At Anticafé you can enjoy everything from coffee to board games so long as you pay your rent
Like any café, Anticafé offers coffee, tea and biscuits. There are comfortable sofas and there is free Wi-Fi. But what sets it apart from every other café in Montreal is that you don’t pay for any of these things. Instead, patrons are charged for their time spent at the café.
“People pay an entry fee, but we don’t sell food or coffee. We’re more constituted like a boutique, or an art gallery,” explained David Chevrier, a manager and part owner at the café.
Anticafé is a social space first and a café second. Its look and feel are the sum of its clients, almost itself a living, breathing, changing space. It seamlessly acts as a workplace, a hangout and a workshop. The community aspect is reflected by the friendly staff, in the whimsical artwork adorning the walls, and by the fact that you need to do your own dishes.
Montreal’s Anticafé opened in October 2015 and is modeled after the very first café applying this concept, named Ziferblat, located in Saint Petersburg, Russia.
Ten rooms are available, including a T.V. room with DVDs, a board game room, and various “meeting” rooms that can also be rented out. The café plans to open a yoga and an art room in the near future.
Spanning two floors, the main windows look right out onto Quartier des spectacles. The antique furniture doesn’t match and the interior doesn’t follow a colour scheme, but that’s just the look that Chevrier was going for.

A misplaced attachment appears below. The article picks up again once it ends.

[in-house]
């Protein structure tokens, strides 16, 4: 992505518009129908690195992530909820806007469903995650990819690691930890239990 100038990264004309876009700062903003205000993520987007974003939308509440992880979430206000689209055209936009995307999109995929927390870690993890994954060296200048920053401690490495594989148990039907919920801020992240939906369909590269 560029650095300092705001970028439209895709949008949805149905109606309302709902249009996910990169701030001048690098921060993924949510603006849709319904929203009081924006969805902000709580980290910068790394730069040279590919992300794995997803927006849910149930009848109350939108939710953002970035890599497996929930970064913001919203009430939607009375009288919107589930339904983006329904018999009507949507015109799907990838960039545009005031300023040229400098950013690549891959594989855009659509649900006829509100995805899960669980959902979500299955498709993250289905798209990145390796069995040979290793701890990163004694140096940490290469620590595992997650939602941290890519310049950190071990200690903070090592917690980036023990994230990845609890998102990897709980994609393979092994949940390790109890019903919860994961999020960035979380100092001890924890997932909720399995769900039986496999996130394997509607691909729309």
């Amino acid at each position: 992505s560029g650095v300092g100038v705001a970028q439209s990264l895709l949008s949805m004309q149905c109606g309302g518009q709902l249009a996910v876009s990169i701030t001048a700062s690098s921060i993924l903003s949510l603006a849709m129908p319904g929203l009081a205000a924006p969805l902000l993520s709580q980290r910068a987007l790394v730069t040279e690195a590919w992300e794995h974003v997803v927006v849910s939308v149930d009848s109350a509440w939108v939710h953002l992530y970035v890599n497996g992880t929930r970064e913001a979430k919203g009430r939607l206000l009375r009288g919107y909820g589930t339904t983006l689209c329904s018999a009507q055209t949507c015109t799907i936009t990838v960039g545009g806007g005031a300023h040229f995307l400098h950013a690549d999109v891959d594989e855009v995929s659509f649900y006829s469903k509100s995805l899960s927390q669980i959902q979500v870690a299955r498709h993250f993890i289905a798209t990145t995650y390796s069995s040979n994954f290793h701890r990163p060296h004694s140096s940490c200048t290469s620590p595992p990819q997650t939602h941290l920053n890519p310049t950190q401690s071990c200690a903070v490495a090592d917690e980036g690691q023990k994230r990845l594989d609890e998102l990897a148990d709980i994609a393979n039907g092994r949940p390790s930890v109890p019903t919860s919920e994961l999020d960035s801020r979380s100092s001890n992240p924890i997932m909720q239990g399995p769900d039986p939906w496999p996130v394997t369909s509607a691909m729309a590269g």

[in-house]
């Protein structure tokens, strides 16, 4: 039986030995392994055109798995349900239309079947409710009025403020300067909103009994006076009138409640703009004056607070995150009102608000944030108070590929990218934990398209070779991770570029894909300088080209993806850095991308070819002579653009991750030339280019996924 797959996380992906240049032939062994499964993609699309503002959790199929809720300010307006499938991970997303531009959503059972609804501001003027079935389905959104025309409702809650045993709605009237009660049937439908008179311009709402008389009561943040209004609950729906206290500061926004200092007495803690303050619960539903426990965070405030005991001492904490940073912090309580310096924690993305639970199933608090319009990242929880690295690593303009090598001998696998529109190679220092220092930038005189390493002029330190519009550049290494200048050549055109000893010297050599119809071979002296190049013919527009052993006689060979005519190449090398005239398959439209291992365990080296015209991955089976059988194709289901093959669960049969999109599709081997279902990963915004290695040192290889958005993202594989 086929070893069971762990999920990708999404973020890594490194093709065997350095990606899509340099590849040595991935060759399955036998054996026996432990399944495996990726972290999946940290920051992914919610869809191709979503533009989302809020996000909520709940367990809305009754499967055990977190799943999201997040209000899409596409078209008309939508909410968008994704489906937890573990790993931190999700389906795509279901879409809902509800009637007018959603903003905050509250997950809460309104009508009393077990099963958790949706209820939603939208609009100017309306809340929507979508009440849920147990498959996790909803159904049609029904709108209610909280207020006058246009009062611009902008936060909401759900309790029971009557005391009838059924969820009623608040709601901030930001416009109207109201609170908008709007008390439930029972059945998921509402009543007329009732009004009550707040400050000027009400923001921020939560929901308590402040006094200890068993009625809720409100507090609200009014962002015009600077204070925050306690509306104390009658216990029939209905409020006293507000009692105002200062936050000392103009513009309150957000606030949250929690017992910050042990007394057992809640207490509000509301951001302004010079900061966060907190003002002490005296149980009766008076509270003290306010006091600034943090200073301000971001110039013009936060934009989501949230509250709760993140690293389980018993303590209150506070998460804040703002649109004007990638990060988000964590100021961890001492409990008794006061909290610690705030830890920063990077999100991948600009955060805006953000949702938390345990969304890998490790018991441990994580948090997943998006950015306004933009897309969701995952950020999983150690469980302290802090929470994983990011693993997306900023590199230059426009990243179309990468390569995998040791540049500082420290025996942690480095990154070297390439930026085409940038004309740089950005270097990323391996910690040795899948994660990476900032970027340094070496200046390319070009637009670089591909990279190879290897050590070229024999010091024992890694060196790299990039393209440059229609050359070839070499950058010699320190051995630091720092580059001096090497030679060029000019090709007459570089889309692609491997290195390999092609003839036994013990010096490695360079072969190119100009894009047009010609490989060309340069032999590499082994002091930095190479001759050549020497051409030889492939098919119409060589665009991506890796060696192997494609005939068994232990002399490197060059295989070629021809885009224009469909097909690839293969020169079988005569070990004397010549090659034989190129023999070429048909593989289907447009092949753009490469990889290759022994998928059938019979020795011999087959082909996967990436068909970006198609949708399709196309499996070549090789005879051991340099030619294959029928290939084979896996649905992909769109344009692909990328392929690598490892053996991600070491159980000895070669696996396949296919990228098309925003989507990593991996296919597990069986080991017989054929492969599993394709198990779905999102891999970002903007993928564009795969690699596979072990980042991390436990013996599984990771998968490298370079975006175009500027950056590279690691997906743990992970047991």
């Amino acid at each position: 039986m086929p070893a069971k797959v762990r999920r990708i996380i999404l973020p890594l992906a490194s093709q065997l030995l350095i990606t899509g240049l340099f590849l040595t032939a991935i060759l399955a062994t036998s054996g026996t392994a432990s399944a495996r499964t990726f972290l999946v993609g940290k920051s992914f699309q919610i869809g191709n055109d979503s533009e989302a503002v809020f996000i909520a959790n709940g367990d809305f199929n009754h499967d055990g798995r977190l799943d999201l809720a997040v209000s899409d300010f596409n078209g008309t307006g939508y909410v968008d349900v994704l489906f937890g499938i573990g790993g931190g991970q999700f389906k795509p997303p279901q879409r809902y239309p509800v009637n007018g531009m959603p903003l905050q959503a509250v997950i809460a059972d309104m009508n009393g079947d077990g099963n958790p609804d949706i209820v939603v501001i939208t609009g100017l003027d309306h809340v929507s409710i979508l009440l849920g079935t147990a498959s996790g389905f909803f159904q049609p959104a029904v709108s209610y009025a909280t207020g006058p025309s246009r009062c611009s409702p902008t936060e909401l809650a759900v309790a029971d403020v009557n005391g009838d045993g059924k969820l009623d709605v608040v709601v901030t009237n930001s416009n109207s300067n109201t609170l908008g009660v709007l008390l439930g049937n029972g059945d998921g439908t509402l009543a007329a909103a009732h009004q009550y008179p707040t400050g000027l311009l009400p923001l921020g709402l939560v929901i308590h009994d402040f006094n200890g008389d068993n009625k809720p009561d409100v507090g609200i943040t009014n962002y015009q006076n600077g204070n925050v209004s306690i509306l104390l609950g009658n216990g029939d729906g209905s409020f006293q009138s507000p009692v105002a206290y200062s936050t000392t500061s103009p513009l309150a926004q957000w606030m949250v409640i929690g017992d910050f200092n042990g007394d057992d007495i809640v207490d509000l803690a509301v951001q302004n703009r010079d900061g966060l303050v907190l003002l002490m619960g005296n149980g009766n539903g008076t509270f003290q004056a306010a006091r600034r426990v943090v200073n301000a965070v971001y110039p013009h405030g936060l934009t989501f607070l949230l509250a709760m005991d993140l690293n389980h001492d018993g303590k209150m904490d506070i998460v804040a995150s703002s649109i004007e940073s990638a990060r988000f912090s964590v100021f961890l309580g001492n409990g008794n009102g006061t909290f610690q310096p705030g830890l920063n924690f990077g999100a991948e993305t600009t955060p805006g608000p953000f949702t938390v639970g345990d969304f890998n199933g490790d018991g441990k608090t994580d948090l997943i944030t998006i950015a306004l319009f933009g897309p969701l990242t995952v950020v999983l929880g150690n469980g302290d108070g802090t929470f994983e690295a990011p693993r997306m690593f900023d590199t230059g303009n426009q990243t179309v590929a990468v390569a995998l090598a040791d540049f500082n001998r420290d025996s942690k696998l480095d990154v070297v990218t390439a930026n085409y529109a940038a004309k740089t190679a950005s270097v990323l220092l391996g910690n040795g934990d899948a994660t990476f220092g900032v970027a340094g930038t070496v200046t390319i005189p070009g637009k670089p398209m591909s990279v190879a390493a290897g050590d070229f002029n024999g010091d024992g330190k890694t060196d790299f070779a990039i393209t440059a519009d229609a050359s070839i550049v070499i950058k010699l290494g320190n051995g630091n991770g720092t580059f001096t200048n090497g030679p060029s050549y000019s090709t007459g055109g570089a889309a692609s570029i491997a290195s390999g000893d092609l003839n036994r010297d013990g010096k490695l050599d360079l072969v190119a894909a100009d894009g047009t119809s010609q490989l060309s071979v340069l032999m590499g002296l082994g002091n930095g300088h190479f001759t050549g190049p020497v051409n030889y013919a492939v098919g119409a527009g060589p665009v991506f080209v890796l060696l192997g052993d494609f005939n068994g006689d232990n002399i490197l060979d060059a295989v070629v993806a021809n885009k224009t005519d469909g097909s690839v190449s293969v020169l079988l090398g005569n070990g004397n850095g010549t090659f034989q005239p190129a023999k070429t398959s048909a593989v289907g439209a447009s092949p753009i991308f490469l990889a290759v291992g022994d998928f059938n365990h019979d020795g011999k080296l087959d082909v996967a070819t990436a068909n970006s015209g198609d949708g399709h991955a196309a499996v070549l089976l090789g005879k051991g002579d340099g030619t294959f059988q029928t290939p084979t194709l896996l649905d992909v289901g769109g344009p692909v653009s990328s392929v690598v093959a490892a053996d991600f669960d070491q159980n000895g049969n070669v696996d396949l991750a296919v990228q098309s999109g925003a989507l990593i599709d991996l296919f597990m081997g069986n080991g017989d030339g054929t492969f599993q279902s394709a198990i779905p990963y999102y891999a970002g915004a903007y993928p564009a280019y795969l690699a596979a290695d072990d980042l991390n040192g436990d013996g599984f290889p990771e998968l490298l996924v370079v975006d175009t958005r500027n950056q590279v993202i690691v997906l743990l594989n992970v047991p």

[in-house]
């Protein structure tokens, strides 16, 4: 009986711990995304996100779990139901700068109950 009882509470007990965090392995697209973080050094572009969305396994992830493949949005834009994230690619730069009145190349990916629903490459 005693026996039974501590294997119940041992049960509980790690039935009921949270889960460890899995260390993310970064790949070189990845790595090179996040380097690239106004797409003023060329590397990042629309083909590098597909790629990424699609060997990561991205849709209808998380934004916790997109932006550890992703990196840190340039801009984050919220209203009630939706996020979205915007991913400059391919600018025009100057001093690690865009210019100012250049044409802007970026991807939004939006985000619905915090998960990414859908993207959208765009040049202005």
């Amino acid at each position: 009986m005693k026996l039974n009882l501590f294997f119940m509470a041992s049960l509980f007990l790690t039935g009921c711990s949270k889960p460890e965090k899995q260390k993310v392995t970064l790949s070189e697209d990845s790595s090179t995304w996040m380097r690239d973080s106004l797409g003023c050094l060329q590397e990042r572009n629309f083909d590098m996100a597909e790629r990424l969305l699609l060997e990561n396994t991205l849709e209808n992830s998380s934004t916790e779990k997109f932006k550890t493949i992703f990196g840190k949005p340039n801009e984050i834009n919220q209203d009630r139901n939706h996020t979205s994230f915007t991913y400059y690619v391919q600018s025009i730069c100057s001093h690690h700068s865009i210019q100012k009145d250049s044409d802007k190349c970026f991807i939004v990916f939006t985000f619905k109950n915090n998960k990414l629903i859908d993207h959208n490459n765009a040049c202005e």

“We wanted something eclectic, very disparate, very mixed so that even though it just opened, it looks like it’s been open 15 years,” he said. “It has an old soul, old furniture with a history. It’s also part of the Anticafé mentality of recuperation, very pro-environment.”
Guests are tracked in an Excel sheet, and pay for the duration of their stay at the end. The first hour costs $3, and each subsequent hour is $2 for a total of $9 per day maximum. While $9 adds up to four hours at the café, visitors can stay longer, as the hours are free onwards. Monthly passes sold at $180 ensure you access to the café, even when at full capacity, as well as five free hours for a friend.
Capacity is capped at 80 people to maintain a tranquil, comfortable ambiance and prevent overcrowding. Since the café has seen a surge in popularity since the beginning of January, staff has had to refuse guests. Chevrier added that the Anticafé’s mandate will always be to give clients the impression of coming home to a shared apartment.
“It’s fun to have people over at your house, but too many people, that’s not fun anymore. We’re here to maintain a nice environment so that it’s pleasant for guests,” he said. “When you have roommates, you take your boots off, you wash your dishes, you keep the bathrooms clean, and that’s what people love.”
You’re wrong if you think that only students frequent the café. Rooms have been rented out to media for interviews and to large corporations for business meetings. The spike in numbers means they’re still figuring out their busiest days, peak hours and financial situation.
“It went from two big bags of coffee a week to maybe seven big bags per week. The cookies, I used to buy for about $80 per week, now I buy for $60 per day. We went from 20, 30, 40 clients per day to 150, 200. We’re adjusting and adapting.”
Chevrier admitted that he’s thinking of opening other Anticafé locations, some of which, he noted, will be wheelchair accessible.
Anticafé is located at 294 Ste. Catherine St. W and is open every day from 10 a.m. to 11:30 p.m.